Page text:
I was out in Stellenbosch, as one is. I was in my second year or something and a bunch of Afrikaans guys got very drunk and they started talking about their upcoming hunt and previous hunts they had and I just remember sitting there shivering a bit because it was quite unnerving, these very violent images and very violent language and their casualty about it. I have a little book where ideas are written down and I remember opening it that night and going, “There needs to be a play about Afrikaans masculinity and hunting.” It’s funny because now, looking back, I don’t know if that’s the play. I don’t know if RAAK is actually about that but that was the beginning image at least. Then there was a lot of, Mark Fleishman calls it dwelling. I love that term. He talks about sometimes you just have to dwell in the world and you don’t have to make sense of it. You just walk around in this world and then at some point you will construct it. I dwelled for months or years and then I often know my physical space before anything else. I knew what I wanted on stage and I knew who the characters were and where we were going. And then I allowed two actors into this world and honestly, it was just me going, “We are going to explore this.” There was some written script and some parts were blank that I knew they had to fill for themselves. It was literally just a week of us improvising around this world and then I sat and constructed. That’s pretty much how it got born into this world. We always say that the play knew what it wanted to be even before we got involved with it and we just had to allow it to be the thing it wanted to be.
How do you feel the piece has evolved during its lifespan?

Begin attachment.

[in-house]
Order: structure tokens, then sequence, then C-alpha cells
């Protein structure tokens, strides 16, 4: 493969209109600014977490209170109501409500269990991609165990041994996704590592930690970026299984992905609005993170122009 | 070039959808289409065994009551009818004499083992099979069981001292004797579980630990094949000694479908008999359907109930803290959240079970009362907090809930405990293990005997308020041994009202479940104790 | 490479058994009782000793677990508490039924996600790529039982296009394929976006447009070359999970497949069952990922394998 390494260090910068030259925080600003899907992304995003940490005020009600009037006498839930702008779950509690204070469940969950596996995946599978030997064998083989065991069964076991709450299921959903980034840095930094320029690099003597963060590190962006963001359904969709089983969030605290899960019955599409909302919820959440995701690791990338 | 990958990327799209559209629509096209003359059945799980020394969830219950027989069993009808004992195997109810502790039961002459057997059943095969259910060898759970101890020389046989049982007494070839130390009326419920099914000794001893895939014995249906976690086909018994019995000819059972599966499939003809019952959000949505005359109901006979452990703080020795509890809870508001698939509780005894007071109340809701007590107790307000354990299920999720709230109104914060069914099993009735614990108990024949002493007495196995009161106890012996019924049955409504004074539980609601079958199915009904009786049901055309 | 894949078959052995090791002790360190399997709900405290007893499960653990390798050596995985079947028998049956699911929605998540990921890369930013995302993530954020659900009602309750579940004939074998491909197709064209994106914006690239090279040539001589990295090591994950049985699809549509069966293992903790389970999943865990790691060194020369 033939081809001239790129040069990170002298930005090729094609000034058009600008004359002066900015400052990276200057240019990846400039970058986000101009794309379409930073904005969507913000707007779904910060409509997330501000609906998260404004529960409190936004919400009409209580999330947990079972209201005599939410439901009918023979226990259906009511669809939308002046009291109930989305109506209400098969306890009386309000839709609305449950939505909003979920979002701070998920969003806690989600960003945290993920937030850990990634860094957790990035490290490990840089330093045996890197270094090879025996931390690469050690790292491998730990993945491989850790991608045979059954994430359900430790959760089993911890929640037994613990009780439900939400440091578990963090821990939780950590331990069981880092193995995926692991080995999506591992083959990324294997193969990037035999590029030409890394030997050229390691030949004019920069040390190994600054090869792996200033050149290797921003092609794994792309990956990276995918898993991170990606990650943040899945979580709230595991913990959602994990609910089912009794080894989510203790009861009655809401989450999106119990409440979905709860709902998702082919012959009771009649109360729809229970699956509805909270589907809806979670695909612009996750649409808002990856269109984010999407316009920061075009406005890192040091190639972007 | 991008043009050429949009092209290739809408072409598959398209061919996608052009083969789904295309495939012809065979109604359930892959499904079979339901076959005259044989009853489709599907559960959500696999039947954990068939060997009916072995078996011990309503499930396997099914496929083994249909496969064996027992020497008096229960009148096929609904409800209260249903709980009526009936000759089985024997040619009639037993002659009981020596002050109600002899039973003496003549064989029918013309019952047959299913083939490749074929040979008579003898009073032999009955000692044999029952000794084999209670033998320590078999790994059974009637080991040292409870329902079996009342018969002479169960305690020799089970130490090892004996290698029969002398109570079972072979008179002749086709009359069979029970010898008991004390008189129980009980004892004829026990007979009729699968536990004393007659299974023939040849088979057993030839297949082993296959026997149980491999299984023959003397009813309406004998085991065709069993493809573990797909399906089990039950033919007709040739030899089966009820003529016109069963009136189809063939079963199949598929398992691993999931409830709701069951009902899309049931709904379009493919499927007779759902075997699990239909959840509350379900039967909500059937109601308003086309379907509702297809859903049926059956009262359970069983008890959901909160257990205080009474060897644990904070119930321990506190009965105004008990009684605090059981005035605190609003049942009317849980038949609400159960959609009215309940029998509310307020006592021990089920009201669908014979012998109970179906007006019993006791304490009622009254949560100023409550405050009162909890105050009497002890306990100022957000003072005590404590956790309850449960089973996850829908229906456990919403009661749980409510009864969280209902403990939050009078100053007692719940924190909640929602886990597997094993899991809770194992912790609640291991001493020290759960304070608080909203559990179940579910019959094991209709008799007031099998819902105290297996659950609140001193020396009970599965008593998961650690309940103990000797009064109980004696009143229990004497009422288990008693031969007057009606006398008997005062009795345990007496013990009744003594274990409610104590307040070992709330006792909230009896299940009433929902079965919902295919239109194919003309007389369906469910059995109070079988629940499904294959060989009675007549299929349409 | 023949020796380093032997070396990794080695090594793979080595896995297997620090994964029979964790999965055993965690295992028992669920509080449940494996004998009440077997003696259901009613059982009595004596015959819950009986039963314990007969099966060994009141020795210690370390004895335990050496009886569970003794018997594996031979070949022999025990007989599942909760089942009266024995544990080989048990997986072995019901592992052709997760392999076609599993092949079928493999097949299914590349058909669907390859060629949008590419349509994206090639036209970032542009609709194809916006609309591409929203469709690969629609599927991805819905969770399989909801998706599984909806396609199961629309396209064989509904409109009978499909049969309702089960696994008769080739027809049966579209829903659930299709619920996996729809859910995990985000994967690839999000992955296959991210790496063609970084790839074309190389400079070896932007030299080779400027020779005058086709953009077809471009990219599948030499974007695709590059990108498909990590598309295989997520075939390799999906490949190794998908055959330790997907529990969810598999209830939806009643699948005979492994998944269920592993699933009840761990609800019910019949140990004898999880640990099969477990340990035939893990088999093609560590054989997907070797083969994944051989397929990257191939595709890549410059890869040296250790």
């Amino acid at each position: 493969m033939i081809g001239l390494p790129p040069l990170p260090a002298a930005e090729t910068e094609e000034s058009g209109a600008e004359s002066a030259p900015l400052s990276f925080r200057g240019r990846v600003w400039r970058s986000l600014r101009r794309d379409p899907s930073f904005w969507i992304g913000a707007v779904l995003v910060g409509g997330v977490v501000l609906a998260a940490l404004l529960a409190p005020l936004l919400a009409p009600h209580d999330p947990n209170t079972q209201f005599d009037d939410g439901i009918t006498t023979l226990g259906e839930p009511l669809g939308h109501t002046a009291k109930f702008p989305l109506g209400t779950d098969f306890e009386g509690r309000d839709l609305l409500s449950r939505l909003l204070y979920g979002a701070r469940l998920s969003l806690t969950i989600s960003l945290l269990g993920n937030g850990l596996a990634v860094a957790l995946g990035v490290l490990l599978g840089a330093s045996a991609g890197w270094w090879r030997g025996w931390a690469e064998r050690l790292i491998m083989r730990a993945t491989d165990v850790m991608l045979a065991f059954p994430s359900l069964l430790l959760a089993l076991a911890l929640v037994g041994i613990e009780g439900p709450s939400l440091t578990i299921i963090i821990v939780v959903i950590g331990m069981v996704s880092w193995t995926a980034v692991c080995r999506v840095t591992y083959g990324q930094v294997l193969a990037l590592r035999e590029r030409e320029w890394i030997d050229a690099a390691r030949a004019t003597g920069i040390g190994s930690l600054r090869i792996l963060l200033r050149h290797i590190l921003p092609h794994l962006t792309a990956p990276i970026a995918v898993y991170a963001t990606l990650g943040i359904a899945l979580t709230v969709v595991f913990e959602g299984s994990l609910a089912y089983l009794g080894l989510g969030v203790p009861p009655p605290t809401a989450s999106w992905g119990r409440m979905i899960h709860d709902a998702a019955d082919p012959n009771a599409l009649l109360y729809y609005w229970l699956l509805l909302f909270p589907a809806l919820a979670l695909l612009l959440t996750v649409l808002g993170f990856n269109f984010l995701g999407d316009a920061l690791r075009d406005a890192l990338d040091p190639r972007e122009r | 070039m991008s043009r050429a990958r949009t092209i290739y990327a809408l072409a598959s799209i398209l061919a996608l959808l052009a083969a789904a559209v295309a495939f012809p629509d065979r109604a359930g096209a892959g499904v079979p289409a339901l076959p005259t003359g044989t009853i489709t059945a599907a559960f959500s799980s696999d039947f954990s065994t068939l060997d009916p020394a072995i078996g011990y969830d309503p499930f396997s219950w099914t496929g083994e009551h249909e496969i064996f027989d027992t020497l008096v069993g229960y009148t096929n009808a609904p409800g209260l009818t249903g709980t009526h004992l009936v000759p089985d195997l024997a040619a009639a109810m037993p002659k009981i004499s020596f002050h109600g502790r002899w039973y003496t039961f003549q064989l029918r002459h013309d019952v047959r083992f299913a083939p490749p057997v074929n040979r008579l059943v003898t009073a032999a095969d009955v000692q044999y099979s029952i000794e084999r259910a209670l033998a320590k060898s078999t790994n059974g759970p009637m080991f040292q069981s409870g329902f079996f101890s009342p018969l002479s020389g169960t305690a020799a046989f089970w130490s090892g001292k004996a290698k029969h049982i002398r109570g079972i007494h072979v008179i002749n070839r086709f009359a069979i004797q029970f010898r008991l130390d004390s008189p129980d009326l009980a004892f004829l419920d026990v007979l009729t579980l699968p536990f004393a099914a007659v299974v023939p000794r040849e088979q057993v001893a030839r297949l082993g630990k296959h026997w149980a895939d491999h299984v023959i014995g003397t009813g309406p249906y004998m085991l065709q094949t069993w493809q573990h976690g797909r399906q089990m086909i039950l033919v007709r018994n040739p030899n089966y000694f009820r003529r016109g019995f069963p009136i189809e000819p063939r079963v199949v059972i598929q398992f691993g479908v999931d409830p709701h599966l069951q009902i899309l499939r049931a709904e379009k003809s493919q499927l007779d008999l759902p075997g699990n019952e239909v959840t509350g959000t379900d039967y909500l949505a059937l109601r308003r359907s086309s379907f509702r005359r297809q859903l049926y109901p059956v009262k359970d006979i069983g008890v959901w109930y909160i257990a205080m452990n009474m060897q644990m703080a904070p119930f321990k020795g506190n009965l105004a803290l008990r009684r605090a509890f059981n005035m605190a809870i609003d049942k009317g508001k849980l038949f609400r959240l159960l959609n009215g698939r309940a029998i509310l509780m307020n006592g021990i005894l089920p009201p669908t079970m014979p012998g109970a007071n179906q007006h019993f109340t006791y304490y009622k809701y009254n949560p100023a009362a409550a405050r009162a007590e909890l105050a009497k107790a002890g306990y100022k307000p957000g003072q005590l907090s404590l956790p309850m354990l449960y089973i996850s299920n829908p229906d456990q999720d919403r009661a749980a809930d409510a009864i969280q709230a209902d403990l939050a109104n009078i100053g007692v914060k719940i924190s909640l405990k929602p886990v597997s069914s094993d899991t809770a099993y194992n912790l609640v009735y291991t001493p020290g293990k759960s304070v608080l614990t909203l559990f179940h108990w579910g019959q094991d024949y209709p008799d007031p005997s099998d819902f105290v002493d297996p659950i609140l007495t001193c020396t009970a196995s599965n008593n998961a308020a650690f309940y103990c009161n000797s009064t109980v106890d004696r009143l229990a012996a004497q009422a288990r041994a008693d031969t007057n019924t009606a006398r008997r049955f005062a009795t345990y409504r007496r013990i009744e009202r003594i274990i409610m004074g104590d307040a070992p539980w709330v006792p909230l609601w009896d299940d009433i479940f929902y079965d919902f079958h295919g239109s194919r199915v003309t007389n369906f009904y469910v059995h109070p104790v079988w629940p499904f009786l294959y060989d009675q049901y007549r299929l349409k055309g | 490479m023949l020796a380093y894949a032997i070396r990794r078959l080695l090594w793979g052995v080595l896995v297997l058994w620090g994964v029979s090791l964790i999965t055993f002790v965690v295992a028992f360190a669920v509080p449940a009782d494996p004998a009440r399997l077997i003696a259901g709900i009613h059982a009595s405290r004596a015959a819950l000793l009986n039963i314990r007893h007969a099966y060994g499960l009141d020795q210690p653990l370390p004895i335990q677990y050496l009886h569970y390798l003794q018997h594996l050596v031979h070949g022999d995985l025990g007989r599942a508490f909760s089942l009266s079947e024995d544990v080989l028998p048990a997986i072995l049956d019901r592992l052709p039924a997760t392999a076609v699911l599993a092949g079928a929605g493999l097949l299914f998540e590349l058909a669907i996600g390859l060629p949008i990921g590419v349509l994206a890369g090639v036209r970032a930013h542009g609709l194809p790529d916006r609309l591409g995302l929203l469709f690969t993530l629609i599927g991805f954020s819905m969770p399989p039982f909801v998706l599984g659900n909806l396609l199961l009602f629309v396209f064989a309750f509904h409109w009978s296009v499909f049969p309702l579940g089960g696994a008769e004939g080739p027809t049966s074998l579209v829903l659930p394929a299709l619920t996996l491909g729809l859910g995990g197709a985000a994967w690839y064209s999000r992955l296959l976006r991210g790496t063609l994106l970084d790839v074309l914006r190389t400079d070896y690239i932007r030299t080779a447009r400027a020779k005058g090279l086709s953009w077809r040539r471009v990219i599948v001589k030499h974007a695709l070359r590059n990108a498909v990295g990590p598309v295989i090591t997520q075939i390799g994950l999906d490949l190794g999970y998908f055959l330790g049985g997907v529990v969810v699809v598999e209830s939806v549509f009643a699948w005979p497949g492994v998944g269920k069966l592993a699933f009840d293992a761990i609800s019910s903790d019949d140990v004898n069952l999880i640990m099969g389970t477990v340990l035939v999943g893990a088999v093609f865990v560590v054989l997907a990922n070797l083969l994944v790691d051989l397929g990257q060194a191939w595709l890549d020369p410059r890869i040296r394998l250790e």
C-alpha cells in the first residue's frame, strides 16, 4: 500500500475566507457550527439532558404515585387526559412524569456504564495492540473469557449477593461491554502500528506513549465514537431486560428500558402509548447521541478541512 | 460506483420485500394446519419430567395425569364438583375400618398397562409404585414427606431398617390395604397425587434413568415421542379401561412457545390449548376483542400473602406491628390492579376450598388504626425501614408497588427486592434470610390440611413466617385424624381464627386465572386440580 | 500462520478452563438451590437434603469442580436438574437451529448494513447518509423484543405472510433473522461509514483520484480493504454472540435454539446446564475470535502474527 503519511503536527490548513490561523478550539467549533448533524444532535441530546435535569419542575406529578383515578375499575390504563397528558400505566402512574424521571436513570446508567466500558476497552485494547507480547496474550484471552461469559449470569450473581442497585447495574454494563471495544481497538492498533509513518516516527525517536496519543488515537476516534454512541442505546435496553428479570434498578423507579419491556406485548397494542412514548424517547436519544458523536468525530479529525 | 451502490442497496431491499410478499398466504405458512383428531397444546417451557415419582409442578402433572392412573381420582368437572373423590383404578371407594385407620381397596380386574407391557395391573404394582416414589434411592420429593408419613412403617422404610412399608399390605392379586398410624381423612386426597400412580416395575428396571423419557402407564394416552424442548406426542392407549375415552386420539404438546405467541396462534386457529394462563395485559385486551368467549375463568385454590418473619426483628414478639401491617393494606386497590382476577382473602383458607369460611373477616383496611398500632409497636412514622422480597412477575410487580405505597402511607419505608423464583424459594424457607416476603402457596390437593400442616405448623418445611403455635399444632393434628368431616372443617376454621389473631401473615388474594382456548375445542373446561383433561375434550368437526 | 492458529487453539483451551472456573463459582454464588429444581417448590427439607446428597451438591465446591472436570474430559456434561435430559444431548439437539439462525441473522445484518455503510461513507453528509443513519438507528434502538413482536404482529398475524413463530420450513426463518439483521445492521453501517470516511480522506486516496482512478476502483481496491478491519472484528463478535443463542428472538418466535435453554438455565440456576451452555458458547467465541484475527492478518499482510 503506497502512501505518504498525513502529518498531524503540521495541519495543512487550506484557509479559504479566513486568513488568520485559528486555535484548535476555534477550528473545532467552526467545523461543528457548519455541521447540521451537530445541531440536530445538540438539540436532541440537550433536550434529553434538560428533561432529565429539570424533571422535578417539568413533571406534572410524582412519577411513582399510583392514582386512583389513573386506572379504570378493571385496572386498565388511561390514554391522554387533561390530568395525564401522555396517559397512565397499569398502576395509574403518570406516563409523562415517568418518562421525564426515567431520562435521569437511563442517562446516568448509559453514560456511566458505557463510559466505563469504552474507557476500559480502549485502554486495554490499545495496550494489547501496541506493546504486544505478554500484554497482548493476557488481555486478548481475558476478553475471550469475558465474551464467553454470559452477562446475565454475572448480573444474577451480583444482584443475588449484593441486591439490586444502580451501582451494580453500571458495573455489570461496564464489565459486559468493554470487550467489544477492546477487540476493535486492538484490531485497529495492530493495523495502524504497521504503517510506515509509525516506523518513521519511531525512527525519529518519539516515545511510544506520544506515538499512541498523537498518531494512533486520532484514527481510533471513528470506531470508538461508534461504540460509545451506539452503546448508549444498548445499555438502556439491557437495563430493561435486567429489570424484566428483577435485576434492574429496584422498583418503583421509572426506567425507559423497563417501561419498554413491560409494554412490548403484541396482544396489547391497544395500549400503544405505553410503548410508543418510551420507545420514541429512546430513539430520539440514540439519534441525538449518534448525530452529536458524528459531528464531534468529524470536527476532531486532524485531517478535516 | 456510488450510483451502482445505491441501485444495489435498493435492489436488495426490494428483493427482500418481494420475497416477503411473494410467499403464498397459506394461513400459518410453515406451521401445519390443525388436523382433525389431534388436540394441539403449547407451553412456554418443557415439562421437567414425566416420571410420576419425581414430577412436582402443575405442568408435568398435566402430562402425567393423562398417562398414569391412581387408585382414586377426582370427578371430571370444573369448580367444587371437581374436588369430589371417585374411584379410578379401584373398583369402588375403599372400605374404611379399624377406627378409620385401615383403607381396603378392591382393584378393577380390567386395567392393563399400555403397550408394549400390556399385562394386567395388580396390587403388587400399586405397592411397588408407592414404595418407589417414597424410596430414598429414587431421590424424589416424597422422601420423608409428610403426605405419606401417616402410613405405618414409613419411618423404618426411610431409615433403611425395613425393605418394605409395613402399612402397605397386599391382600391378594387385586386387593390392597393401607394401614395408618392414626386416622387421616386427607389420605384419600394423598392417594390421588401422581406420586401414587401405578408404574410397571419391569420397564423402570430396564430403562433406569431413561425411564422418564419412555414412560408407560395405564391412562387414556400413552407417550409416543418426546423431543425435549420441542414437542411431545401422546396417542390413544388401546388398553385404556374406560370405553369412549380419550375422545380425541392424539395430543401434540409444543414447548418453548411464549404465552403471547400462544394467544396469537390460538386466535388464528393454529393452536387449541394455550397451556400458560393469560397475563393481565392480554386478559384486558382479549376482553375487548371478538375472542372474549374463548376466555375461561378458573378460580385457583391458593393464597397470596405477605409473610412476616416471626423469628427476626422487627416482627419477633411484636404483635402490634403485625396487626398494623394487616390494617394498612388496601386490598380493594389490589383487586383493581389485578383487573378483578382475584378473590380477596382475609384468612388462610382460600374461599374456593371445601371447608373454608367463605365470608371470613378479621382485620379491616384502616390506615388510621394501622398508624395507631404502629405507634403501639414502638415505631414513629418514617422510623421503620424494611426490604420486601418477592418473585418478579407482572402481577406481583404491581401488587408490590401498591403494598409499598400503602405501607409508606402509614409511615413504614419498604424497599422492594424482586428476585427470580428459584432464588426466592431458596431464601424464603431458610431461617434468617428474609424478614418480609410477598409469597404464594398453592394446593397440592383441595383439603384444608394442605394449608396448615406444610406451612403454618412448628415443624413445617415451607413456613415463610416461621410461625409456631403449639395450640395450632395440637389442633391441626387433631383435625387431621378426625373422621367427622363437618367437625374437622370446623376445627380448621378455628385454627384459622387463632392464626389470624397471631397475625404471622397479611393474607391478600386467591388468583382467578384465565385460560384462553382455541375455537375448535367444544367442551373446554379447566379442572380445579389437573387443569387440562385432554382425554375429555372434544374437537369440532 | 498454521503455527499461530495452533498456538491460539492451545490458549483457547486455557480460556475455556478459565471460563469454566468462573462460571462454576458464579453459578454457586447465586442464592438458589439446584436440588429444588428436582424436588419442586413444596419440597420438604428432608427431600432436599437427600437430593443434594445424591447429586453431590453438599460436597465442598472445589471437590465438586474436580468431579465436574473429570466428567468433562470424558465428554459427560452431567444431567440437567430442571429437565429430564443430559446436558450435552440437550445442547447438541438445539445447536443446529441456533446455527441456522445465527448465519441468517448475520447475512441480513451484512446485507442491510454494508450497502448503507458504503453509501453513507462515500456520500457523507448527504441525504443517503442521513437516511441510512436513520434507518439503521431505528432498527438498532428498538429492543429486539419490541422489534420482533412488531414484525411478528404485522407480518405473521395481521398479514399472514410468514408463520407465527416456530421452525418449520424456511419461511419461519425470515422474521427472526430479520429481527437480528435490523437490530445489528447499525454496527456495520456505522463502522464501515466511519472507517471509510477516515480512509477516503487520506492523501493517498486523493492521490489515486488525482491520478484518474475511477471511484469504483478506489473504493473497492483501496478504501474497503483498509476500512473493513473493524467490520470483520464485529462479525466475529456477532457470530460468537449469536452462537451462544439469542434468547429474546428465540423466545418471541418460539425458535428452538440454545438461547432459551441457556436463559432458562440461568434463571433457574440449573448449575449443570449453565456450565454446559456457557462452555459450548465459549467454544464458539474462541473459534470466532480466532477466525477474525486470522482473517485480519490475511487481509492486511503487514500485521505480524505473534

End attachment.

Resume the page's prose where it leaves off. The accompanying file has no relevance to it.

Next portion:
It’s definitely sat in muscle a bit throughout us doing it. The first couple of times we did it, I kept telling the actors that they were rushing and that they weren’t still enough and now it’s at the point where they are sitting, they are not scared of the silence anymore. I think it’s such an important element of that world and I think as actors, we are so scared to sit in silence and just do an action like chopping up cabbage. In the sense of how it’s sitting, rhythmically, I can feel where it’s settled into muscle. It’s nearly two years now but even in a year and a half that we’ve aged, I can feel how its shifted views on the characters. If I think about it, the young characters always felt wide but the older characters are quite difficult to play because not one of us knows what it’s like to be 35 or 30 and married, which is quite interesting. It’s just my own perception of it but I can feel we are starting to understand those elements of heaviness or of life a bit more and I’ll be really curious, even if it rests now for a while, if the three of us can pick it up in ten years time. I’d be really curious to see what it does to a performance to pick it up at a point where it was supposed to be or where the characters are and see how that shifts it.